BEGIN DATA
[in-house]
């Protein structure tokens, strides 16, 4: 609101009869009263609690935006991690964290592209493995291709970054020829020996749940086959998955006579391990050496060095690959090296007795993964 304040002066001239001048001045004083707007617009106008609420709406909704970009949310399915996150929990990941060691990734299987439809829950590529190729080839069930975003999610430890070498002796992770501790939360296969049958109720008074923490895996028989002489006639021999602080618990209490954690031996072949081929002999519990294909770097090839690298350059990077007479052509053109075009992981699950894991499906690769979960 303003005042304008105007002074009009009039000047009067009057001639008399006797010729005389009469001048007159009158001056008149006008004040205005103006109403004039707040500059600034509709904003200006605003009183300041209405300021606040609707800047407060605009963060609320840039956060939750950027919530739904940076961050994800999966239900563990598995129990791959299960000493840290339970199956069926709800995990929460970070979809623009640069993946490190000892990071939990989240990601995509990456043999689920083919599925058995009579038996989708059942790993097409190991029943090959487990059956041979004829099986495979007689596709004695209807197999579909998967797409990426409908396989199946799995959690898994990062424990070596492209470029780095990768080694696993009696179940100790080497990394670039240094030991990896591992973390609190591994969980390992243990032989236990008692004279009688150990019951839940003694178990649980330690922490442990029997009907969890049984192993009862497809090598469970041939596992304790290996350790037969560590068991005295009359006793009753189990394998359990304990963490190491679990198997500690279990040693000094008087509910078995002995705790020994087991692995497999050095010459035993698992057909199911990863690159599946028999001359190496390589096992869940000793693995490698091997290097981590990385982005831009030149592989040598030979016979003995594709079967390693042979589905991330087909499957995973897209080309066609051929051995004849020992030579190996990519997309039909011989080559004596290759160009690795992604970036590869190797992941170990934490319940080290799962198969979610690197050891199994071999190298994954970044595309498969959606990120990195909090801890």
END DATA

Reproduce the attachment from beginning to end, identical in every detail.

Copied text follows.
[in-house]
């Protein structure tokens, strides 16, 4: 609101009869009263609690935006991690964290592209493995291709970054020829020996749940086959998955006579391990050496060095690959090296007795993964 304040002066001239001048001045004083707007617009106008609420709406909704970009949310399915996150929990990941060691990734299987439809829950590529190729080839069930975003999610430890070498002796992770501790939360296969049958109720008074923490895996028989002489006639021999602080618990209490954690031996072949081929002999519990294909770097090839690298350059990077007479052509053109075009992981699950894991499906690769979960 303003005042304008105007002074009009009039000047009067009057001639008399006797010729005389009469001048007159009158001056008149006008004040205005103006109403004039707040500059600034509709904003200006605003009183300041209405300021606040609707800047407060605009963060609320840039956060939750950027919530739904940076961050994800999966239900563990598995129990791959299960000493840290339970199956069926709800995990929460970070979809623009640069993946490190000892990071939990989240990601995509990456043999689920083919599925058995009579038996989708059942790993097409190991029943090959487990059956041979004829099986495979007689596709004695209807197999579909998967797409990426409908396989199946799995959690898994990062424990070596492209470029780095990768080694696993009696179940100790080497990394670039240094030991990896591992973390609190591994969980390992243990032989236990008692004279009688150990019951839940003694178990649980330690922490442990029997009907969890049984192993009862497809090598469970041939596992304790290996350790037969560590068991005295009359006793009753189990394998359990304990963490190491679990198997500690279990040693000094008087509910078995002995705790020994087991692995497999050095010459035993698992057909199911990863690159599946028999001359190496390589096992869940000793693995490698091997290097981590990385982005831009030149592989040598030979016979003995594709079967390693042979589905991330087909499957995973897209080309066609051929051995004849020992030579190996990519997309039909011989080559004596290759160009690795992604970036590869190797992941170990934490319940080290799962198969979610690197050891199994071999190298994954970044595309498969959606990120990195909090801890």